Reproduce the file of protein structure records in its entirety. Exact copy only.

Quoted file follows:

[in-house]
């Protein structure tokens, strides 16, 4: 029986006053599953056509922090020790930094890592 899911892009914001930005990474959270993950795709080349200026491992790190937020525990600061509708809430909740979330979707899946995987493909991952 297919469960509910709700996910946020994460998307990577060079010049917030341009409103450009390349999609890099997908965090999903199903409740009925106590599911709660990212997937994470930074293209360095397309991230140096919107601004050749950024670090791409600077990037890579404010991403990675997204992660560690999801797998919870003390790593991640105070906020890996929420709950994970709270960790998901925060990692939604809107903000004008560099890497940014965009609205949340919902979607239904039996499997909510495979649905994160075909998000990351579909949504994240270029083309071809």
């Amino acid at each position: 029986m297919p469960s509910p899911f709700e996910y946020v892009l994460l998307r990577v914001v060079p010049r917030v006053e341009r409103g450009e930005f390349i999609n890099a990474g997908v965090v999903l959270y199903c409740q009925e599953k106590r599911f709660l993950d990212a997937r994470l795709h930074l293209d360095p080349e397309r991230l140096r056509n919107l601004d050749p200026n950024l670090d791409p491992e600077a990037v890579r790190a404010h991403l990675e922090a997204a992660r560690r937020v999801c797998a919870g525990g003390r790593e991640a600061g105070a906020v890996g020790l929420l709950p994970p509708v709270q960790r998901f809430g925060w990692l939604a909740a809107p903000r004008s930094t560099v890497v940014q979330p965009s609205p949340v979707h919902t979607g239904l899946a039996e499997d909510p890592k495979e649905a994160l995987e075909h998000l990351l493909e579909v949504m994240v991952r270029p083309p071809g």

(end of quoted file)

[in-house]
């Protein structure tokens, strides 16, 4: 029986006053599953056509922090020790930094890592 899911892009914001930005990474959270993950795709080349200026491992790190937020525990600061509708809430909740979330979707899946995987493909991952 297919469960509910709700996910946020994460998307990577060079010049917030341009409103450009390349999609890099997908965090999903199903409740009925106590599911709660990212997937994470930074293209360095397309991230140096919107601004050749950024670090791409600077990037890579404010991403990675997204992660560690999801797998919870003390790593991640105070906020890996929420709950994970709270960790998901925060990692939604809107903000004008560099890497940014965009609205949340919902979607239904039996499997909510495979649905994160075909998000990351579909949504994240270029083309071809």
């Amino acid at each position: 029986m297919p469960s509910p899911f709700e996910y946020v892009l994460l998307r990577v914001v060079p010049r917030v006053e341009r409103g450009e930005f390349i999609n890099a990474g997908v965090v999903l959270y199903c409740q009925e599953k106590r599911f709660l993950d990212a997937r994470l795709h930074l293209d360095p080349e397309r991230l140096r056509n919107l601004d050749p200026n950024l670090d791409p491992e600077a990037v890579r790190a404010h991403l990675e922090a997204a992660r560690r937020v999801c797998a919870g525990g003390r790593e991640a600061g105070a906020v890996g020790l929420l709950p994970p509708v709270q960790r998901f809430g925060w990692l939604a909740a809107p903000r004008s930094t560099v890497v940014q979330p965009s609205p949340v979707h919902t979607g239904l899946a039996e499997d909510p890592k495979e649905a994160l995987e075909h998000l990351l493909e579909v949504m994240v991952r270029p083309p071809g």